Hive Tracking Project

Project Description

The bees are in trouble. We want to find out why. Counting both summer and winter losses, beekeepers are losing about 50% of their colonies each year. 2014 was a particularly devastating for Midwest beekeepers. We humans are losing our field force for pollinating the fruits and vegetables we all depend on for a healthy diet.  We need to stop the downhill slide. To do that, we need to untangle the different factors that may be affecting the bees.

PRI is working with the Pollinator Stewardship Council and several commercial beekeepers to evaluate the effects of pesticides, pathogens, and combinations of the two on honey bee survival.
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What Is the Project?

Pesticide Research Institute (PRI) and Pollinator Stewardship Council are working together to better understand how different stressors (pesticides, pathogens) affect bees’ ability to thrive. Scientists from PRI and commercial beekeepers from PSC worked together to track 60 beehives over the course of a year and making measurements of:

  • Pesticide residues in pollen, wax and honey (180 different pesticides)
  • Pollen identification (to see what the bees are foraging on)
  • Pathogen levels (in collaboration with Montana State University scientists)
  • Varroa mite loads
  • Hive strength, queen performance, disease, bee mortality, and any abnormal bee behavior

Why This Project is Important

This research will provide documentation of the types of pesticides and pathogens commonly encountered by commercial beekeepers in agricultural areas over the course of a year, with a focus on agricultural locations with almonds and corn—two crops that most U.S. bees are exposed to. The work will also provide insights into the effects of combined pesticide exposure and pathogen levels on hive health over time.  We anticipate that we can use the data in a number of ways.BeesHelping

  • At the regulatory level (US EPA), the research will provide data on which to base decision-making for pesticides to enhance pollinator protection.
  • For beekeepers, the study will provide a quantitative estimate of hazards posed by particular crop-pesticide combinations and will enable them, where possible, to keep their bees away from such crops.
  • Growers and Regional IPM centers will be able to use the information to make pollinator-friendly choices when selecting pest control products for crops.
  • Knowing which factors are most closely associated with decreased colony fitness will enable everyone to focus pollinator protection efforts on the factors that are most important for improving bee health.

Background

Many causes for the unusually high managed honey bee colony losses have been proposed, including pesticides, the Varroa mite, pathogens such as Nosema and various viruses, and loss of forage due to increased corn production to make biofuels. It is likely that an interactive combination of these stressors is responsible for the observed colony declines. More study is needed to determine the primary factor or mix of factors causing colony losses, with a focus on combined effects.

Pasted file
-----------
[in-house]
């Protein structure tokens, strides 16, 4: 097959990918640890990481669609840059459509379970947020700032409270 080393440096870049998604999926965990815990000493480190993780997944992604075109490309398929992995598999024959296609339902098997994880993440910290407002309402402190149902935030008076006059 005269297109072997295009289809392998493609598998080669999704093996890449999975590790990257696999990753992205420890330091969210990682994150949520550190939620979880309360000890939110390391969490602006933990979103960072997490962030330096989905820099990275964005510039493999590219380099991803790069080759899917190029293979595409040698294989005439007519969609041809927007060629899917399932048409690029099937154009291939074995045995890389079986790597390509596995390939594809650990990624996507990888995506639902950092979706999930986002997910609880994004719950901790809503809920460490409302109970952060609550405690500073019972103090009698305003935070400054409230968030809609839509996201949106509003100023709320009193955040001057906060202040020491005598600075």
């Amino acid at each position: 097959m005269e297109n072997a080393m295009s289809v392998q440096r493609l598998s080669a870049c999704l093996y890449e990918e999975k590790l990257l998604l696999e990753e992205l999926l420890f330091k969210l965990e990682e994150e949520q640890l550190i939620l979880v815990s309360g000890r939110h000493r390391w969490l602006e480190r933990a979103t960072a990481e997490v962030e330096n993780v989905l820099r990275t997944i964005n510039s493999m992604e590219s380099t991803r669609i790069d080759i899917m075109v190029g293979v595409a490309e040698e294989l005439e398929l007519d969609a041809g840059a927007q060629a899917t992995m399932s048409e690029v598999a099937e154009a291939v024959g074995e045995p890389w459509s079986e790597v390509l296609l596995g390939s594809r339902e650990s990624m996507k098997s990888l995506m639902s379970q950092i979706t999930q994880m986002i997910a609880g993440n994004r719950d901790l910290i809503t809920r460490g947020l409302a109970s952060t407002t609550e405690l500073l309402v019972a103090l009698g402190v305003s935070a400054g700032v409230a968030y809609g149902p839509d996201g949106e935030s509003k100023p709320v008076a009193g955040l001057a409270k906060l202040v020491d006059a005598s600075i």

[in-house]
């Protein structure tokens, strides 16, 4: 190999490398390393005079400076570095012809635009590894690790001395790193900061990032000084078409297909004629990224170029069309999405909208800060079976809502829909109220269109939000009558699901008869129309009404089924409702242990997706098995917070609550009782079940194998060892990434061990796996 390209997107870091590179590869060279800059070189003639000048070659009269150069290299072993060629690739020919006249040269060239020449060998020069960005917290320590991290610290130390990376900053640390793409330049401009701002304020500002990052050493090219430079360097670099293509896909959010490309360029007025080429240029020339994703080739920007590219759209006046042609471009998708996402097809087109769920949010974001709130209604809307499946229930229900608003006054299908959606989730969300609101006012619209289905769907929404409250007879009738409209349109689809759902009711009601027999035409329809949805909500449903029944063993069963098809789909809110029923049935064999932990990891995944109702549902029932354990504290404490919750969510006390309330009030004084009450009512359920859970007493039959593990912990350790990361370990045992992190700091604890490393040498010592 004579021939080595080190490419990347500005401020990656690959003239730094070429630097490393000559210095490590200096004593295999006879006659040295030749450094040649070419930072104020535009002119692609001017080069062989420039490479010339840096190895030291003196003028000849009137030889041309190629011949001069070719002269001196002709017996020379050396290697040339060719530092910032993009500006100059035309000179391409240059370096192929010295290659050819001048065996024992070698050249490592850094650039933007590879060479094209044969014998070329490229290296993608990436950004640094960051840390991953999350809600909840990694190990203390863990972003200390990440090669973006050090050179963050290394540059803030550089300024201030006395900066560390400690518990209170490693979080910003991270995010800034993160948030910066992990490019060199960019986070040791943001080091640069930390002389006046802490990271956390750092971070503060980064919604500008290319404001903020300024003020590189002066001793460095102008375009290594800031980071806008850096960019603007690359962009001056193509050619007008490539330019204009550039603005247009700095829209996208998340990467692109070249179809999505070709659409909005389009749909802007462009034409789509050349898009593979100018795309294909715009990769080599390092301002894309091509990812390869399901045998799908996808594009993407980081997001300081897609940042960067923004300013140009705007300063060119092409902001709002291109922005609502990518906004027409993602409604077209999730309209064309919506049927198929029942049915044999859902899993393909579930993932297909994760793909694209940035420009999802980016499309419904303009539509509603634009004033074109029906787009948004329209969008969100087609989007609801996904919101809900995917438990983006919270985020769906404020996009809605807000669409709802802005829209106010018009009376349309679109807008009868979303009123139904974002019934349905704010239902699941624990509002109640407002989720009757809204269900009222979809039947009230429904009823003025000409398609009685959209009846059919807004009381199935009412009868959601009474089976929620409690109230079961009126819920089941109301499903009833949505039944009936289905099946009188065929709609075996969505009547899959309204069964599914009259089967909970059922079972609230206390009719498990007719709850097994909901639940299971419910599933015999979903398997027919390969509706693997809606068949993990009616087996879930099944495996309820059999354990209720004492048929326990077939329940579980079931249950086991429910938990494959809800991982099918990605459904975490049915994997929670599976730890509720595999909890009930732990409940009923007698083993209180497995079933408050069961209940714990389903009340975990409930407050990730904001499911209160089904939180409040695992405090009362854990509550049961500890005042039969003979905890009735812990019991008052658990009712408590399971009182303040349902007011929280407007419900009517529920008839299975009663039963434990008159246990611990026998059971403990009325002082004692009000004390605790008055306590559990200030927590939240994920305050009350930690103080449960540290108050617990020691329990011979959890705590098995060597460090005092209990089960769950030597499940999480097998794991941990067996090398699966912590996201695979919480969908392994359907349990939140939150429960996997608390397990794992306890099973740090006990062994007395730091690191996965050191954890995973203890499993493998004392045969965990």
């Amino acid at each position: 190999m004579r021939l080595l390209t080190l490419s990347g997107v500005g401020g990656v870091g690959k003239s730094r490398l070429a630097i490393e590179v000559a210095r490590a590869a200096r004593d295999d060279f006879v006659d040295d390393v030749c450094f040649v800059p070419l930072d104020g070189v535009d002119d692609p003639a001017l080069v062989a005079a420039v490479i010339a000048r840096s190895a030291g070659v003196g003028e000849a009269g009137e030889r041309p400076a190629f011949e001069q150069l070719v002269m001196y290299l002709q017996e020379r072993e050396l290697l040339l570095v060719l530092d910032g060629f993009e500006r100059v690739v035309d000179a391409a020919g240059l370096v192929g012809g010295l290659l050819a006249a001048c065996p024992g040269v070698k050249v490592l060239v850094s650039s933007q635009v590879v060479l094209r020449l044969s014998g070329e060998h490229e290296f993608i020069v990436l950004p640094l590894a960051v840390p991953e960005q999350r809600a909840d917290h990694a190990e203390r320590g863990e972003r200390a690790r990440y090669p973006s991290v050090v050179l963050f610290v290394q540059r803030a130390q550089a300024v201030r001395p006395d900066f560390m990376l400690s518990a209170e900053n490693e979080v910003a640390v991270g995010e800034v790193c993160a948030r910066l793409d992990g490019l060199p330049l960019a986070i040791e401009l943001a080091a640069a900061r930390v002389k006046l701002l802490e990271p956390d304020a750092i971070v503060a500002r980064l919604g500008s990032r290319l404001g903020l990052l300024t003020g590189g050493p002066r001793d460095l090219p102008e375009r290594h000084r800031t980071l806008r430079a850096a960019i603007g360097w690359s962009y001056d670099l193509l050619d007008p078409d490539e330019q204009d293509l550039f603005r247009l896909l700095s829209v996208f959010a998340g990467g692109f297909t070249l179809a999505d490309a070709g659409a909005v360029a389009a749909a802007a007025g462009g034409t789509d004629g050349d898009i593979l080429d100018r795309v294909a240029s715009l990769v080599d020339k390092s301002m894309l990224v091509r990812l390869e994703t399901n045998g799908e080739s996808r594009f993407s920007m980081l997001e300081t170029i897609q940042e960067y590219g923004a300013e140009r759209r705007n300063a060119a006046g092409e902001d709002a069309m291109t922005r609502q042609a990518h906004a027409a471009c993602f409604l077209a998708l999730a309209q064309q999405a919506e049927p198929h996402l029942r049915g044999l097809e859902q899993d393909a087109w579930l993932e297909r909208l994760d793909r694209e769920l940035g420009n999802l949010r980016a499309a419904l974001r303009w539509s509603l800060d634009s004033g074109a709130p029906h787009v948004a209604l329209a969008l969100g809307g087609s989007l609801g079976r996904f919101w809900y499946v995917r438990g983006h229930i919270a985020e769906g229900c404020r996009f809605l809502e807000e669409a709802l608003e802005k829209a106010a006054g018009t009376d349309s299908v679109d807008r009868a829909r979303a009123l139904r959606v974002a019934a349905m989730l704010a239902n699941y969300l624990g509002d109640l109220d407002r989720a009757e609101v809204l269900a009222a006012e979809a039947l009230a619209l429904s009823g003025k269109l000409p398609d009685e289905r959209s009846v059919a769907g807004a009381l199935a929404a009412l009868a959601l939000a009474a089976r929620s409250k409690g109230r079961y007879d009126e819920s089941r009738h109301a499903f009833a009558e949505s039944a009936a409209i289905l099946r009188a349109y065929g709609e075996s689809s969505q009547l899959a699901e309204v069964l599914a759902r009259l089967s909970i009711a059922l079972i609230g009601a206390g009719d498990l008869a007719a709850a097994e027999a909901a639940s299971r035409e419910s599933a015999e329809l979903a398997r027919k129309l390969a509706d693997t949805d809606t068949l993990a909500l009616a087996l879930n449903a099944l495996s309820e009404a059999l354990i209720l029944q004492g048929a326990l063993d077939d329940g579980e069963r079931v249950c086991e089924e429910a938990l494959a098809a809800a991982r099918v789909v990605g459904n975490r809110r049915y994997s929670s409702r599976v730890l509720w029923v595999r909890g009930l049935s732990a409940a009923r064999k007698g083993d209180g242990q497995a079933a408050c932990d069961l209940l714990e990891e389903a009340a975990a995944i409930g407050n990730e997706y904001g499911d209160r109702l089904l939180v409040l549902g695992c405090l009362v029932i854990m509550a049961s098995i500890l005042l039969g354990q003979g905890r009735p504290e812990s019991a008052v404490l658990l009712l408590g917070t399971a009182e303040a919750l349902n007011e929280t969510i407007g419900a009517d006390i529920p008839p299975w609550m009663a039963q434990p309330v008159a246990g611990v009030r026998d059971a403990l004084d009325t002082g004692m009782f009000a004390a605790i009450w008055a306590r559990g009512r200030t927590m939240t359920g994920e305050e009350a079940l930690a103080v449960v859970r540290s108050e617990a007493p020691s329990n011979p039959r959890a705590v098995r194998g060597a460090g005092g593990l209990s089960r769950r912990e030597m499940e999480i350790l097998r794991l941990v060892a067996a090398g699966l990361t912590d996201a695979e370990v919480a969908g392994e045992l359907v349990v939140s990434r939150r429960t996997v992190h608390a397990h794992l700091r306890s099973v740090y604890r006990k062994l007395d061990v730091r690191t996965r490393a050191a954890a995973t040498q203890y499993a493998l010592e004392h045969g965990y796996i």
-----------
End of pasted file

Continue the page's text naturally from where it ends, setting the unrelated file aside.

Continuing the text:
Understanding the relative contribution of the different factors to the problem of unsustainable colony losses is paramount to solving it, yet few studies are focused on this outcome. The PSC-PRI Hive Tracking Project will provide unique and valuable insights into the agricultural landscape in the U.S. and its effects on pollinators by evaluating multiple colony stressors and their interactions in commercial managed honey bee colonies.

bees crawling outPrevious work in this area has laid the groundwork for doing this study, showing the necessity of tracking the multiple parameters that may affect colony health. Van Englesdorp et al. conducted a comparison of multiple stressors (pesticides, pathogens, and parasites) on collapsed colonies vs healthy colonies at a single point in time, finding no single factor that explained the differences. Runckel, Flenniken, et al. tracked pathogen loads for a migratory bee operation, assessing their changes over time and correlations to colony health, but did not measure pesticide residues. Flenniken and Andino have also studied the honey bee antiviral immune response, an essential piece of the puzzle for understanding potential interactions between exposure to immune-suppressing pesticides and a colony’s ability to combat pathogens.

To date, there has been no prospective study that tracks temporal changes in pesticide residues, pathogen loads, and parasites in a migratory beekeeping operation, yet there is great potential to obtain data that will help untangle the role of multiple stressors on the bees. Ultimately, this work will provide data to inform evidence-based decisions regarding pesticide regulation, in order to better protect pollinators. The U.S. regulatory system is in dire need of such data, and a major part of the outreach efforts for dissemination of project results will focus on US EPA, USDA, the CA Department of Pesticide Regulation, and other Departments of Agriculture in states around the U.S. This study will provide data to document the scope and magnitude of agrochemical levels within managed honey bee colonies in agricultural areas—an essential first step to understanding the issue and providing a scientific basis for any needed regulatory change.
hives on grass

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